March 20, 2014

Kevin Gourlay

Reasons for judgment today from Madam Justice Griffin following an 11-day trial in J.D. v. Chandra; J.D. v. Collier, 2014 BCSC 466.  The plaintiff was injured in car accidents in 2006 and 2010.  She was 17 at the time of the first accident.  By the time of trial, she was 25 and in her second year of law school.  Because of the potential for publication of her ongoing deficits to adversely affect her career, Justice Griffin granted an order anonymizing her name in the reasons.

The plaintiff suffered soft tissue injuries in the accidents that left her with chronic pain in her back, right shoulder, and neck.  While liability was admitted for both accidents and the defence acknowledged she had some residual symptoms, they challenged the extent of her ongoing deficits, their impact on her future career, and her credibility generally.  With respect to the latter, the defence pointed to relatively minor inconsistencies and the now-common tactic of using Facebook photos from a fixed moment in time that show the plaintiff having fun to challenge the plaintiff’s assertion that symptoms remain.  Madam Justice Griffin deals with these submissions in a fair and reasonable way:

[106]     The defendants suggest that at times the plaintiff’s evidence was directly contradicted by other evidence, undermining her overall credibility.  Numerous examples were given by the defendants but I was unconvinced that any of them amount to a material inconsistency or support an inference that the plaintiff was attempting to exaggerate or mislead.

[107]     For example, the defendants argued that it was material that the plaintiff described a needle she was given in her shoulder as a “long needle” that “hurt very bad”, whereas the physician who gave the injection testified and said the needle was a short one and that typically patients report that they are surprised how little the needle hurts.  With respect, I do not see this as a material as patients’ individual perspectives can vary greatly.  The plaintiff had nothing to gain by exaggerating the size of the needle; it was hardly going to increase her damages award if it was a big or small needle.

[108]     As another example, the defendants pointed to various photographs of the plaintiff which she had posted on her Facebook page, showing her engaged in many activities since the accidents.  The defendants suggest that these photographs are inconsistent with the plaintiff’s evidence in court, as thought she might be over-playing the degree to which her back pain and later her shoulder pain affected her daily life.  I do not give any weight to these criticisms.  A snapshot does not show anything but a moment in time, and does not disprove that the plaintiff also had many times when she declined to participate in activities or felt in significant pain after trying to engage in activities.  Furthermore, the plaintiff’s physicians encouraged her to stay as active as she could.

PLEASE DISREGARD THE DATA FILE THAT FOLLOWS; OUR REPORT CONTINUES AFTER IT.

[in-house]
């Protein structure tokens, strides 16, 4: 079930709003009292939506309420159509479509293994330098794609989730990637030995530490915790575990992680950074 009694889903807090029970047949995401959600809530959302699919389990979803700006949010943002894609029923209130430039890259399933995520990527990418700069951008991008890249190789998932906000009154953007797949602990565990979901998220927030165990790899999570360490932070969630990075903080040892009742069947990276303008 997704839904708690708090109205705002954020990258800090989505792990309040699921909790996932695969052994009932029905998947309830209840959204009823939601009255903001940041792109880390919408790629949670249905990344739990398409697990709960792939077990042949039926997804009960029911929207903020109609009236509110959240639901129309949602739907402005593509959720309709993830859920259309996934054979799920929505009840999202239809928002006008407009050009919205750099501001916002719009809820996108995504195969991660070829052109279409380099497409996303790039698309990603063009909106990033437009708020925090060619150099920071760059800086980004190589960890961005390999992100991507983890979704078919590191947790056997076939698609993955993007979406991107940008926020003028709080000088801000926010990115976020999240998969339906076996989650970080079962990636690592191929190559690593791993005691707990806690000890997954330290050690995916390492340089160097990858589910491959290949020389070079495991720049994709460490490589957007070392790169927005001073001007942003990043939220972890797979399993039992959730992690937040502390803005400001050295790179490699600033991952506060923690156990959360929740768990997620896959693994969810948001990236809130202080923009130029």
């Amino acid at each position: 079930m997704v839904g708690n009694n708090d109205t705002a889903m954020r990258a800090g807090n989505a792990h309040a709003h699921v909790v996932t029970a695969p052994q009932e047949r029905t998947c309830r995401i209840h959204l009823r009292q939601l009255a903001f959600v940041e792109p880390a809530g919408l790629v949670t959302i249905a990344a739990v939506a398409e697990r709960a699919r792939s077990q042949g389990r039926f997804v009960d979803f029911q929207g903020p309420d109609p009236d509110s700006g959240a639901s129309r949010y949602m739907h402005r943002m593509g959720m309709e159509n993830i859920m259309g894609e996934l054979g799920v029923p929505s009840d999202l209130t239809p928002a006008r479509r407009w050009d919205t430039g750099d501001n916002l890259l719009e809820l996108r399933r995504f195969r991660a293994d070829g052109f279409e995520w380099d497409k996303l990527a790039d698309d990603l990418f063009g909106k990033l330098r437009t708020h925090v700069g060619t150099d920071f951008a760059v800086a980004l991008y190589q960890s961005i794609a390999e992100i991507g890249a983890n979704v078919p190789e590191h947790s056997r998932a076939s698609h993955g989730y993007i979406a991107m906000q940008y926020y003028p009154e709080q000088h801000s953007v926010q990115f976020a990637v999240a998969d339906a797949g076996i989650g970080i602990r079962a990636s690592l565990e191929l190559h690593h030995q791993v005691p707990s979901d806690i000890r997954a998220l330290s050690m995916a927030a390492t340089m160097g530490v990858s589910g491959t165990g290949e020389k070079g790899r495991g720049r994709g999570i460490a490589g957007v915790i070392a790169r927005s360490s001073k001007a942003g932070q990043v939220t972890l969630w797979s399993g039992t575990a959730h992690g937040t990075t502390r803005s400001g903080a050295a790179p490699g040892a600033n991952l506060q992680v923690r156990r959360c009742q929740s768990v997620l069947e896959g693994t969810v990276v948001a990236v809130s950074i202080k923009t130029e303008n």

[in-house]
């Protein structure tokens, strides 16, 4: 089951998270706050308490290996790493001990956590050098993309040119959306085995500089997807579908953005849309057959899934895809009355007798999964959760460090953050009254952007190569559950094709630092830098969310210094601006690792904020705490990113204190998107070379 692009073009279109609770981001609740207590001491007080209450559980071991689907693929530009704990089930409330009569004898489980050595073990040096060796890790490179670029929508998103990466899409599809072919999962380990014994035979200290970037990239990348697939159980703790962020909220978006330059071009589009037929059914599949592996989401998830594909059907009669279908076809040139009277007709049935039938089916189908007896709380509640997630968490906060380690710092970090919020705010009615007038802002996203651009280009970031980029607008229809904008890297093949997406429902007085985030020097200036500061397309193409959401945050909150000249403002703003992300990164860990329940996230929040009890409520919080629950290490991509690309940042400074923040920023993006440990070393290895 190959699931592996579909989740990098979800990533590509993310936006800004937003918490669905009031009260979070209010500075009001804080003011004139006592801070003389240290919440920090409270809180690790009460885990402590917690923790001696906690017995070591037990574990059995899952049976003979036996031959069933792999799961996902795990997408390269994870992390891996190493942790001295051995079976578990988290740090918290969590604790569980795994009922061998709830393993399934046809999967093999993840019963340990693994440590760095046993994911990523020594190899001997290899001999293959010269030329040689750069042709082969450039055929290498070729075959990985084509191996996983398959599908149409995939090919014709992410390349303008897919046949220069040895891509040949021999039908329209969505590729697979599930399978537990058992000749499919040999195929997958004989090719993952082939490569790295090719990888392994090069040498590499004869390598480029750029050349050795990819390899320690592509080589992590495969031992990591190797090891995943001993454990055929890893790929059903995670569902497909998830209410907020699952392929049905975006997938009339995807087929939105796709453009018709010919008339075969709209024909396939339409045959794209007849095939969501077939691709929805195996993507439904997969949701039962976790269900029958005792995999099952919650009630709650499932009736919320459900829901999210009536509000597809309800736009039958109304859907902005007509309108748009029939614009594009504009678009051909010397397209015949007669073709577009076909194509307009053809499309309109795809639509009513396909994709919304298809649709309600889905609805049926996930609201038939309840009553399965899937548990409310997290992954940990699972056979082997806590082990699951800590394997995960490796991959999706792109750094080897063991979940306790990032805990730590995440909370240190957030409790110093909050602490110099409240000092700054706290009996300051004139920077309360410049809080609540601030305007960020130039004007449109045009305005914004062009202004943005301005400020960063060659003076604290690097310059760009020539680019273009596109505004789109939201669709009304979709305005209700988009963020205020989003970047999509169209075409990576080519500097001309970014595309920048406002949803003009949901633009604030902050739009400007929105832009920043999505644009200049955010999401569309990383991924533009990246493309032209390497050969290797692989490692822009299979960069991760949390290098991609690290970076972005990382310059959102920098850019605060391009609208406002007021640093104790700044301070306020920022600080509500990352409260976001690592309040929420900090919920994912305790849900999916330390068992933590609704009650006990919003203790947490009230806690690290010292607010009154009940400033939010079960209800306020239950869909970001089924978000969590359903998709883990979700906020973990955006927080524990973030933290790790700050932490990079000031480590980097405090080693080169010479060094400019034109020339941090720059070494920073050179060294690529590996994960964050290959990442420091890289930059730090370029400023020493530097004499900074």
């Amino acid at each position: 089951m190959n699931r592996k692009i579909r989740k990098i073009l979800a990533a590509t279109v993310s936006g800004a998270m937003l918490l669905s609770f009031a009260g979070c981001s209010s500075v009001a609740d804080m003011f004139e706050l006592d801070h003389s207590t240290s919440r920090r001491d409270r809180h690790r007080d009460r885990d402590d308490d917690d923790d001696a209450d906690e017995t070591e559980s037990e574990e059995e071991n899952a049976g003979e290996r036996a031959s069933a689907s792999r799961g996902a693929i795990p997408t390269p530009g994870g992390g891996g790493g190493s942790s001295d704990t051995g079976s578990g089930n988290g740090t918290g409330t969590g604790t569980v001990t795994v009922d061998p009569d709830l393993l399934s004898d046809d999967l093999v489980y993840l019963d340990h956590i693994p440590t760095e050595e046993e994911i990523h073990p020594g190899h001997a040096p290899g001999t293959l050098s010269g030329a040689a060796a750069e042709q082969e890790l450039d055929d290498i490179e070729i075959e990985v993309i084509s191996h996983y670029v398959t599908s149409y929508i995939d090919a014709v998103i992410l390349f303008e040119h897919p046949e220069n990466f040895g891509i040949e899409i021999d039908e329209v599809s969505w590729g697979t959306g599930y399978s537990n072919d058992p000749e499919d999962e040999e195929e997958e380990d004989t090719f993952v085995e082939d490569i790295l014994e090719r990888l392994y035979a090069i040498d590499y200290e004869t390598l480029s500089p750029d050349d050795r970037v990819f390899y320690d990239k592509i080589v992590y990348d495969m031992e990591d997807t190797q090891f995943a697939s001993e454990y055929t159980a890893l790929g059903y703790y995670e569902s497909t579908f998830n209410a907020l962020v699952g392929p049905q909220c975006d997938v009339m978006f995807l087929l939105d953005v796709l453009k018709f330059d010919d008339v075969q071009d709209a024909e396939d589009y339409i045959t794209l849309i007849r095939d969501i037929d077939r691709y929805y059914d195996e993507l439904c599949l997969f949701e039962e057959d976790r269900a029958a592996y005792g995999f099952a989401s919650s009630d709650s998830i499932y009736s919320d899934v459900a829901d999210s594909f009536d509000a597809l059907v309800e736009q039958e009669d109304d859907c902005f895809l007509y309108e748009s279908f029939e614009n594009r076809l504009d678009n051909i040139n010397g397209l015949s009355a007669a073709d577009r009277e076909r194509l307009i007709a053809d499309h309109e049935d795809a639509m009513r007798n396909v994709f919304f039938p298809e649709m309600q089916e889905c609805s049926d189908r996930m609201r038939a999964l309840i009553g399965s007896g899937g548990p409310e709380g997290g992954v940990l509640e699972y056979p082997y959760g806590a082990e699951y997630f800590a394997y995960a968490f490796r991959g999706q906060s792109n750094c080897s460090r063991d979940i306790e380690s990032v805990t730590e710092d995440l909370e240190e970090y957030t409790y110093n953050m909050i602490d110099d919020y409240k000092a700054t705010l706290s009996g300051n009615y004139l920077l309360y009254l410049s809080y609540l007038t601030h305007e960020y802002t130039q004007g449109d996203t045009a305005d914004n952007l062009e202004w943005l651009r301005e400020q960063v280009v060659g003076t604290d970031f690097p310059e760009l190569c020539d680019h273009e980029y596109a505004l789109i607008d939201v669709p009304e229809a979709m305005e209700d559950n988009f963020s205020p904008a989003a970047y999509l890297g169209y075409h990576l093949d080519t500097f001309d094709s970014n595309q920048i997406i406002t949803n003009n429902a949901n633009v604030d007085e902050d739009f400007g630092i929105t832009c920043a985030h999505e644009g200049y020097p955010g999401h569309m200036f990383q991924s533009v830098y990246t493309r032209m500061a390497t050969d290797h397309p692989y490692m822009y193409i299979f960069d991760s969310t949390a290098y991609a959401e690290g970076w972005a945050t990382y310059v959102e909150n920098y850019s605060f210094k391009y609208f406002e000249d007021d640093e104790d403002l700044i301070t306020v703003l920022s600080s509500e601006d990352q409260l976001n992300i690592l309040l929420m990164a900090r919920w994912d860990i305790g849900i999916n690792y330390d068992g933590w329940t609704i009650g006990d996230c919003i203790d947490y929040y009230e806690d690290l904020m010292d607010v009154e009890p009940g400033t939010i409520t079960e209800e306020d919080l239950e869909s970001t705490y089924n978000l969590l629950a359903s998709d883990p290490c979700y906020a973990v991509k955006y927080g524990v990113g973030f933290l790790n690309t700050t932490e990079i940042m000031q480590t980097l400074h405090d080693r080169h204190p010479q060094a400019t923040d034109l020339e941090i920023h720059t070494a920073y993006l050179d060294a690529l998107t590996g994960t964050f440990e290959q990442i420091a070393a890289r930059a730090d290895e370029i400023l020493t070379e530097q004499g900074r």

[109]     With respect to any impression that the plaintiff’s evidence at times focussed more on the impact of her injuries than on her remaining abilities, I attribute to the nature of her recounting the past several years of her history under guidance of her lawyer’s direct examination in the courtroom setting.  Her lawyer’s role is to educate the court on how her injuries affected her.  Thus, her emphasis in her direct evidence on her injuries, as opposed to focussing on her remaining abilities, is a natural outcome of this process.

[110]     The defendants also argue that at times the plaintiff’s evidence as to conversations she had with others was directly contradicted by the other person’s evidence, whether it be a comment she purportedly made to Dr. Hirsch about disliking math (which she denies), or a comment she said was made by the defendant Ms. Collier immediately after the second motor vehicle, denied by Ms. Collier.  The situations of these conversations allow for mistaken memories on the part of all of the involved witnesses.  These conversations are not material and the inconsistencies do not undermine the plaintiff’s credibility as to how she continues to suffer pain from her injuries.

The Court rejected the plaintiff’s assertion that but for the accident, she would have gone to medical school rather than law school. However, the Court also noted that given relative earnings, it was likely immaterial:

Mr. Carson provided tables of 2006 Census data setting out average earnings for BC women with completed medical degrees and those with completed law degree.  Over a career estimated to begin in 2013 as a doctor, or in 2013 as a lawyer, the present value of lifetime earnings (plus 10% attributed to benefits) is $2,141,500 for a medical graduate versus $2,111,802 for a law school graduate.  The difference of $29,698 in my view is not statistically significant when considering the very general nature of these statistics and the many lifetime variables that may affect actual earnings.

Damages of $516,398 were awarded, including $372,960 for loss of earning capacity based on a 20% reduction in the plaintiff’s ability to earn income as a lawyer.


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